As it is often the case with the ups and downs of Indian defence procurement, the MoD’s announcement has left observers and analysts completely mystified and unable to formulate a logical explanation.

 

For the Indian MoD to maintain that the three combat helicopters in the final shortlist do not meet their qualitative requirements would effectively imply that these requirements were either unrealistic, or rather tailored for a specific model that however did not made it to the shortlist. Indeed, the only in-service helicopter-launched missile in the world that would offer a range of at least 7km with a fire-and-forget mode is the AGM-114L Longbow Hellfire that equips the AH-64D Longbow Apache. Thus, an educated guess would be that the Indian military was not very happy with the AH-64D having fallen out of the competition. The move to cancel the ongoing process and announce a renewed procurement effort in the near future is clearly intended to offer Boeing a second chance, and the outcome of any new “competition” is already clear.

 

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More or less shows how interested the Indians were/are in the Longbow. Would be fantastic to see Indian Army Longbows in some sort of interesting camo. The Apache's with new engines have good high altitude capability as demonstrated in Afghanistan..that may explain the IA's interest in the Apache.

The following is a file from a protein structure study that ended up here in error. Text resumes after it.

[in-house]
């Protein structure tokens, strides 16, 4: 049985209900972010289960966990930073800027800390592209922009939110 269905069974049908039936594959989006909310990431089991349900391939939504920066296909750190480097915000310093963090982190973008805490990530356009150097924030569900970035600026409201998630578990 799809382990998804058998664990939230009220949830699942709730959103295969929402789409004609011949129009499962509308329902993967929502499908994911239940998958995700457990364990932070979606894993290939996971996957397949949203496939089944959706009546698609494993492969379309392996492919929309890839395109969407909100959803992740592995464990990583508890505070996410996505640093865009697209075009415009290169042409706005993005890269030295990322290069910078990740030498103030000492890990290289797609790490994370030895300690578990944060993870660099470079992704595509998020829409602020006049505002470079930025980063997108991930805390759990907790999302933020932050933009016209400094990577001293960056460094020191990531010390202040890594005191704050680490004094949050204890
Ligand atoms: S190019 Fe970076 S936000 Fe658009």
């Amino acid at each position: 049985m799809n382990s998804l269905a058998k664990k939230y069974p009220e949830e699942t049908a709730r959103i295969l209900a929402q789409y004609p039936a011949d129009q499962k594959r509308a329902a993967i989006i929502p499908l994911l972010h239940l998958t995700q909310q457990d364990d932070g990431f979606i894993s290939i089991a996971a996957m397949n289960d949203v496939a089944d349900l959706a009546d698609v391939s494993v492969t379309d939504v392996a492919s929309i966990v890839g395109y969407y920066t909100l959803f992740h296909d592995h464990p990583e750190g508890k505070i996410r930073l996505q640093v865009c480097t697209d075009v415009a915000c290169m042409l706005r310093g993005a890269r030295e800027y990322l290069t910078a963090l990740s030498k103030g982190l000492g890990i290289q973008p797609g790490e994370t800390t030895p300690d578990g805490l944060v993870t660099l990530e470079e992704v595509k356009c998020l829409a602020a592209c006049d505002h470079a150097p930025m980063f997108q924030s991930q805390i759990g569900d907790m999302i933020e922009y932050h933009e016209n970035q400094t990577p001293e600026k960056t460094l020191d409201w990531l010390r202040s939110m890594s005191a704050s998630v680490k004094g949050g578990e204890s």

Edited by Atreides

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Boeing decided to refuse to submit a proposal for the Apache since their request for an eight-week extension to the last August deadline has not been heeded. The extension was needed to submit a proposal which meets all the requirements of the Indian Air Force (IAF).

 

Boeing sounds like a broken record. On how many programs are they going to request an extension for? Seems the other companies had no problems with getting their proposals in on time.

 

I'm for the American products, but Boeing's on time track record over the past few years is horrible. They do it to themselves, but it affects many more.

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Boeing sounds like a broken record. On how many programs are they going to request an extension for? Seems the other companies had no problems with getting their proposals in on time.

 

 

The last line states otherwise to a degree as in they really want to go for the Boeing Longbow.

 

The move to cancel the ongoing process and announce a renewed procurement effort in the near future is clearly intended to offer Boeing a second chance, and the outcome of any new “competition” is already clear.
Edited by Atreides

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WIth LM getting contract for supply of 6 C-130J Hercules & Boeing getting the contract for supply of 8 P-8I MPA, surely the govt wants to give American companies a preference. The govt is sick of Russian blackmailing over the Gorshokov issue. The IAF was to acquire 6 more IL-78s from Russia, but now has apparently decided to acquire 6 A-330 tankers to instead of them.

 

Senior Defence Ministry officials confirmed that a 1-billion euro contract for six Airbus A-330 multi-role tanker-transports is close to being finalised. This despite the makers of the Russian IL-78 tanker, six of which the IAF has in service, offering a lower bid.

The IAF chose Airbus for its larger fuel load and its dual transport capability